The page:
Evolving Regulations in Building a Greener Future

Michael Kurniawan, Business Vice President, Secure Power Division, Singapore, Malaysia & Brunei

In Singapore for example, a moratorium on new data centers was put in place in 2019, while the government conducted its review of how to grow the industry in a more sustainable manner. The government has since highlighted that Singapore plans to be more selective in its data center investments.

Most recently in March 2022, Singapore’s Senior Minister of State for Communications and Information, Dr. Janil Puthucheary acknowledged how data centers are “vital nodes in the flow of digital traffic”, powering many applications and services each day, including e-commerce transactions. However, he flagged that data centers are intensive users of water and electricity. Given Singapore’s limited resources, there is, therefore, a need to develop data centers sustainably. In line with this, a call for application will be made in the second quarter of this year, to facilitate the growth of greener data centers packed with energy-efficient and decarbonization technologies.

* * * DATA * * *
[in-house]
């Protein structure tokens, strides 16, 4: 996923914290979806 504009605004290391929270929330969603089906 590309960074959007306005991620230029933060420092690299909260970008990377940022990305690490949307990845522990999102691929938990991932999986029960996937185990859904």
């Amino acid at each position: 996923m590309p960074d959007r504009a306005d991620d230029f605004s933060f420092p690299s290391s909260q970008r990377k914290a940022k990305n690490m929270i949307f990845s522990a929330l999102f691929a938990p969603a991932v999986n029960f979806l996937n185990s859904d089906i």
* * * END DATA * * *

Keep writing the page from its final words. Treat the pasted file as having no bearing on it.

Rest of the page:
With the rapid acceleration to a more automated and more digital world, efficient and reliable data centers are at the heart of the green future. As our lives are increasingly online and our digital footprint expands, so too will the need for greener data centers. Proactively building greener data centers in accordance with government policies will become critical to ensuring that the carbon footprint from data centers is well-managed.